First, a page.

El Cajon residents expressed their concerns Monday after being informed their homes have been sitting above a toxic plume for decades.
The biggest concern for residents is the fact they do not know, at this point, if there is any risk to their health because of the toxic plume.
Testing has been proposed for an area east of Magnolia Elementary School to determine if there is a health risk.
State officials have planned a community meeting next month to discuss the plume, but residents are demanding answers now.
Margaret Williams is a mother of four little girls. She was shocked to learn about the shallow toxic plume running underneath a road in the mobile home park where she lives.
"I would be devastated if anything happened to them. Even if it's something that could be fixed, it is still the scariest thing for a parent," she said.
According to iNewsource, nearly 7,000 gallons of used toxic chemicals could have disposed in a nearby shallow sump over the past 50 years.
Over the years, those chemicals have seeped out - running underneath part of the surrounding community.
Magnolia Elementary School was temporarily shut down last school year while vents and filters were installed to treat contaminated air coming up under the classroom concrete slabs.
State officials said they are offering to test the air quality inside 19 homes in Starlight, as well as five additional homes in the adjacent Greenfield mobile home estates.
Residents believe they should all be tested.
iNewsource created an interactive map online to show the location of the contaminated groundwater in the area.
inewsource is an independent, investigative journalism nonprofit supported by foundations, philanthropists and viewers like you.
Income inequality in San Diego County continues to increase, despite some of the lowest unemployment numbers since the late 1990s.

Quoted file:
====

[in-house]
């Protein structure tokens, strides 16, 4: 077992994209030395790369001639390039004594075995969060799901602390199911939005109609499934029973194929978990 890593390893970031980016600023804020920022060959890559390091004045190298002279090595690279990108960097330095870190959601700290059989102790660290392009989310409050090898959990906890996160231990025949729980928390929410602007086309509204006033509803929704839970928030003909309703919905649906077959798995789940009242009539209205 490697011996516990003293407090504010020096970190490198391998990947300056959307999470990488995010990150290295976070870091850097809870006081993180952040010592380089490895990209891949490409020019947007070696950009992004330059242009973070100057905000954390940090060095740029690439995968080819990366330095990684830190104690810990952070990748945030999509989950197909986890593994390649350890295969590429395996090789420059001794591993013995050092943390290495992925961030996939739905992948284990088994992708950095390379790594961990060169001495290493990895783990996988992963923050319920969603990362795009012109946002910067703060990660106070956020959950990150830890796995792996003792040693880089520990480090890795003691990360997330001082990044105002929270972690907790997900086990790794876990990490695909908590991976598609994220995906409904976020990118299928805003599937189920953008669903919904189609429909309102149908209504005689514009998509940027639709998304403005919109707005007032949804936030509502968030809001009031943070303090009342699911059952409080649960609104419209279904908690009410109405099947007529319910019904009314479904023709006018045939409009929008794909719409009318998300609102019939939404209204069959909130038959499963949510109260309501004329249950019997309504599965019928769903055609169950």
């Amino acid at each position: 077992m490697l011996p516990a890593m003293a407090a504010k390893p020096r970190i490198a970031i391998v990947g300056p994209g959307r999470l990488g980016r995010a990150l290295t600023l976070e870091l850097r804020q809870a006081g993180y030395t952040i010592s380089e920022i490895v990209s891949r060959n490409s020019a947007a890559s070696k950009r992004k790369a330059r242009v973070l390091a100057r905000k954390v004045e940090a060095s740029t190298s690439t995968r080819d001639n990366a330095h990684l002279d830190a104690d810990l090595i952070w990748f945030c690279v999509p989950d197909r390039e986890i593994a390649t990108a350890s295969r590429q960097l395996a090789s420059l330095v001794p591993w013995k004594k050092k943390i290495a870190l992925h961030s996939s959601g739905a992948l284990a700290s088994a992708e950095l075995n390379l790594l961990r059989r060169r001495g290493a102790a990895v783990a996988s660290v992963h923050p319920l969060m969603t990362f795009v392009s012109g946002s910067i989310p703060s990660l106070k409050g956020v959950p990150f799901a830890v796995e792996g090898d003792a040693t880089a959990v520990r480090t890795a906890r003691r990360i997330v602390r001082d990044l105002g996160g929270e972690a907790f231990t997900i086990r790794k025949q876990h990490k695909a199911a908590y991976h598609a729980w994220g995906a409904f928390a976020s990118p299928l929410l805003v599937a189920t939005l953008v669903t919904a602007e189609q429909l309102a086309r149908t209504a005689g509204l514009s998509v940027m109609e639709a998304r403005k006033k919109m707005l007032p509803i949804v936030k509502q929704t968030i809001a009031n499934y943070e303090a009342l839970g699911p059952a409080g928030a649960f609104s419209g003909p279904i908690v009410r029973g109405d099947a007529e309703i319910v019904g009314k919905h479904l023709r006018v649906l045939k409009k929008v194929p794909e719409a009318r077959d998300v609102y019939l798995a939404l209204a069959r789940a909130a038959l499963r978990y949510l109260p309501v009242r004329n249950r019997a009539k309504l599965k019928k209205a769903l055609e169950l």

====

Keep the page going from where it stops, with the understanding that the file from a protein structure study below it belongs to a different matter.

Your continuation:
A state appeals court has affirmed punishing sanctions in a lawsuit involving local environmental attorney Cory Briggs for failing to obey court orders.
The Otay Water District has reached a resolution with HomeFed Corp. to install water meters at the developer’s 450-acre Escaya master-planned community in Otay Ranch after methane and other volatile chemicals were found in soil samples.
Anthony Rodriguez recalled sitting in a remedial math class at Grossmont College in El Cajon bored out of his mind. The professor was teaching basic math skills that the 18-year-old had already learned in high school.
Methane and volatile chemicals such as benzene have been discovered underground at a yet-to-be completed Otay Ranch project that is marketed as one of the largest planned housing developments in the U.S.
The San Diego City Council voted unanimously Monday to fix a vaguely worded law requiring anyone doing business with the city to disclose their identities.
San Diego Christian College, a nearly 50-year-old nonprofit school in Santee, cant account for more than $20 million in expenses that are supposed to be detailed on its public tax returns.